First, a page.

marycatelli (marycatelli) wrote,

development and deviation

how to develop an idea. . .

The biggest question is often whether you should go haring off every wild idea that comes along.

Sometimes, yes.  It's not unknown for the finished product to have no trace of the original idea.  (Mind you, that may mean the idea comes back, "Hi, remember me?  Write my story!")  If the subplot is more fascinating than the main plot, it perhaps should be the main.

However, wild ideas should get careful inspection.  Will this idea play nicely with the others?  Or be induced to?  If not, it may turn the whole stories into an episodic mess.  Unity of theme is vital.  Even if it's a great idea, it may need its own story.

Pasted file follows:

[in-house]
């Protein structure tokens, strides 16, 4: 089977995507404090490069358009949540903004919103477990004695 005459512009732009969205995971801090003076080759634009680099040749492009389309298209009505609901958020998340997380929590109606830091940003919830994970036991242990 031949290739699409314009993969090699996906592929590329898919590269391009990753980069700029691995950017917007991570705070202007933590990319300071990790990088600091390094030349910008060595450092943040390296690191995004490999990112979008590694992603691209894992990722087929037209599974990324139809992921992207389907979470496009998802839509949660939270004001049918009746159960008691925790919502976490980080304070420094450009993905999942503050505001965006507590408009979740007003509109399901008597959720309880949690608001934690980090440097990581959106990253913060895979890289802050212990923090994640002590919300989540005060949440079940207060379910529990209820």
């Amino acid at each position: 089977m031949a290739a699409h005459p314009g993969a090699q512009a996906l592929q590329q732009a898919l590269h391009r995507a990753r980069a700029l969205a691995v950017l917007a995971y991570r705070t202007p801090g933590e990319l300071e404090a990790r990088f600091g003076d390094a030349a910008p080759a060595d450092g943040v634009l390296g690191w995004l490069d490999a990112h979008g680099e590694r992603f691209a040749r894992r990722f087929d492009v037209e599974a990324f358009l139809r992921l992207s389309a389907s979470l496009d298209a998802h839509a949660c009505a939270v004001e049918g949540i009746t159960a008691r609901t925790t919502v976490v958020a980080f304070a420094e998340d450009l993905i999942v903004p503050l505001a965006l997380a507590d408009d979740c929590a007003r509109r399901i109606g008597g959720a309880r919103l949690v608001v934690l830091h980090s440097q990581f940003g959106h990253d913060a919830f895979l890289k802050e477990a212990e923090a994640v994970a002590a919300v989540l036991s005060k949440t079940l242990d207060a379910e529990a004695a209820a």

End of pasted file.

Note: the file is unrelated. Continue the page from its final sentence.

What fits is a careful balance.  Some stories are like books titled Poems -- you don't want any prose in them.  Others are like Sonnets, where a heck of lot of poems really would throw it off.  Alas, with prose stories, there's seldom so elegant a rule.

And if you do hare off after the wild idea?  Look back carefully.  If necessary, pull out the sandblaster and eradicate every trace of the original idea that hang about, vestigal but still preventing unity of theme.

Tags: idea development, idea embellishment, inspiration, story structure, subplots, unity of theme

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